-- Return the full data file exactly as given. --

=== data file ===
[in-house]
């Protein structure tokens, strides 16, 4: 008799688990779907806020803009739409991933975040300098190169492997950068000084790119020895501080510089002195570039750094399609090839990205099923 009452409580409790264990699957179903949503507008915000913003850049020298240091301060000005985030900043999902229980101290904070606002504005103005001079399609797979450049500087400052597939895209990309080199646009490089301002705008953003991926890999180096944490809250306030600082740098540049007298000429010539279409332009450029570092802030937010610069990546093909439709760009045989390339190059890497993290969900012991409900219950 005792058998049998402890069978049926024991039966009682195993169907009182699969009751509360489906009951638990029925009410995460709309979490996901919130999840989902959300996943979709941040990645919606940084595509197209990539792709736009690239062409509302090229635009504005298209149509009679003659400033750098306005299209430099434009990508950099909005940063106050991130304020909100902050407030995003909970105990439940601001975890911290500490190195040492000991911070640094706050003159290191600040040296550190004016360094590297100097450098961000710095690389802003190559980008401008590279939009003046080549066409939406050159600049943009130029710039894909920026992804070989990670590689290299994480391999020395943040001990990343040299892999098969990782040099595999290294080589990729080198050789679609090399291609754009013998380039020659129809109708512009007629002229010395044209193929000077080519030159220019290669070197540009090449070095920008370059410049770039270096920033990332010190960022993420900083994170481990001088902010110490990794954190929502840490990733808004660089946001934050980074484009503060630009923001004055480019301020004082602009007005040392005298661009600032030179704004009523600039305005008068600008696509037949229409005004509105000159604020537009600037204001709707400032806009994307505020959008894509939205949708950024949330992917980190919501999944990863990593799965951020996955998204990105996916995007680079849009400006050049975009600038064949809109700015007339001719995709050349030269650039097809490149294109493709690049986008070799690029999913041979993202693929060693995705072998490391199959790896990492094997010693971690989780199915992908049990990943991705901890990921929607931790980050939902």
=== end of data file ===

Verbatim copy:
[in-house]
């Protein structure tokens, strides 16, 4: 008799688990779907806020803009739409991933975040300098190169492997950068000084790119020895501080510089002195570039750094399609090839990205099923 009452409580409790264990699957179903949503507008915000913003850049020298240091301060000005985030900043999902229980101290904070606002504005103005001079399609797979450049500087400052597939895209990309080199646009490089301002705008953003991926890999180096944490809250306030600082740098540049007298000429010539279409332009450029570092802030937010610069990546093909439709760009045989390339190059890497993290969900012991409900219950 005792058998049998402890069978049926024991039966009682195993169907009182699969009751509360489906009951638990029925009410995460709309979490996901919130999840989902959300996943979709941040990645919606940084595509197209990539792709736009690239062409509302090229635009504005298209149509009679003659400033750098306005299209430099434009990508950099909005940063106050991130304020909100902050407030995003909970105990439940601001975890911290500490190195040492000991911070640094706050003159290191600040040296550190004016360094590297100097450098961000710095690389802003190559980008401008590279939009003046080549066409939406050159600049943009130029710039894909920026992804070989990670590689290299994480391999020395943040001990990343040299892999098969990782040099595999290294080589990729080198050789679609090399291609754009013998380039020659129809109708512009007629002229010395044209193929000077080519030159220019290669070197540009090449070095920008370059410049770039270096920033990332010190960022993420900083994170481990001088902010110490990794954190929502840490990733808004660089946001934050980074484009503060630009923001004055480019301020004082602009007005040392005298661009600032030179704004009523600039305005008068600008696509037949229409005004509105000159604020537009600037204001709707400032806009994307505020959008894509939205949708950024949330992917980190919501999944990863990593799965951020996955998204990105996916995007680079849009400006050049975009600038064949809109700015007339001719995709050349030269650039097809490149294109493709690049986008070799690029999913041979993202693929060693995705072998490391199959790896990492094997010693971690989780199915992908049990990943991705901890990921929607931790980050939902």